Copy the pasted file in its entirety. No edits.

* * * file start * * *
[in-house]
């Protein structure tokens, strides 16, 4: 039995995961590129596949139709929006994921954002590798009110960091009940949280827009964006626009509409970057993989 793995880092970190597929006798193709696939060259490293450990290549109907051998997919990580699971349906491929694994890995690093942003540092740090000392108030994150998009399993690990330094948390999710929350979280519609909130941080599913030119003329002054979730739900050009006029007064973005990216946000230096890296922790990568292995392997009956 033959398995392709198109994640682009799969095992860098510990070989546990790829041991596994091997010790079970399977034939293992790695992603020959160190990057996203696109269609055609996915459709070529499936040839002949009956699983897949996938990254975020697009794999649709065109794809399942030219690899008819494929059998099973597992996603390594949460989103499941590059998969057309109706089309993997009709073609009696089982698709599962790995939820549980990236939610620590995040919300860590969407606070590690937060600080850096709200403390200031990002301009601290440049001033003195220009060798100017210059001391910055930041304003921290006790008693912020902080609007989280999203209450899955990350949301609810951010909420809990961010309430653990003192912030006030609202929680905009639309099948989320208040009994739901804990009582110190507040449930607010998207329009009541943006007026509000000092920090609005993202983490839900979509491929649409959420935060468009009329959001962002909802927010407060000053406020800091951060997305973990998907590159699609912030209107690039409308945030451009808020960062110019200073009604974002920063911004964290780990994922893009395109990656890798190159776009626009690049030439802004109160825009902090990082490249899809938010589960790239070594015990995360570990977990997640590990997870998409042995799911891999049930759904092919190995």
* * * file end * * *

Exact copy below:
[in-house]
């Protein structure tokens, strides 16, 4: 039995995961590129596949139709929006994921954002590798009110960091009940949280827009964006626009509409970057993989 793995880092970190597929006798193709696939060259490293450990290549109907051998997919990580699971349906491929694994890995690093942003540092740090000392108030994150998009399993690990330094948390999710929350979280519609909130941080599913030119003329002054979730739900050009006029007064973005990216946000230096890296922790990568292995392997009956 033959398995392709198109994640682009799969095992860098510990070989546990790829041991596994091997010790079970399977034939293992790695992603020959160190990057996203696109269609055609996915459709070529499936040839002949009956699983897949996938990254975020697009794999649709065109794809399942030219690899008819494929059998099973597992996603390594949460989103499941590059998969057309109706089309993997009709073609009696089982698709599962790995939820549980990236939610620590995040919300860590969407606070590690937060600080850096709200403390200031990002301009601290440049001033003195220009060798100017210059001391910055930041304003921290006790008693912020902080609007989280999203209450899955990350949301609810951010909420809990961010309430653990003192912030006030609202929680905009639309099948989320208040009994739901804990009582110190507040449930607010998207329009009541943006007026509000000092920090609005993202983490839900979509491929649409959420935060468009009329959001962002909802927010407060000053406020800091951060997305973990998907590159699609912030209107690039409308945030451009808020960062110019200073009604974002920063911004964290780990994922893009395109990656890798190159776009626009690049030439802004109160825009902090990082490249899809938010589960790239070594015990995360570990977990997640590990997870998409042995799911891999049930759904092919190995």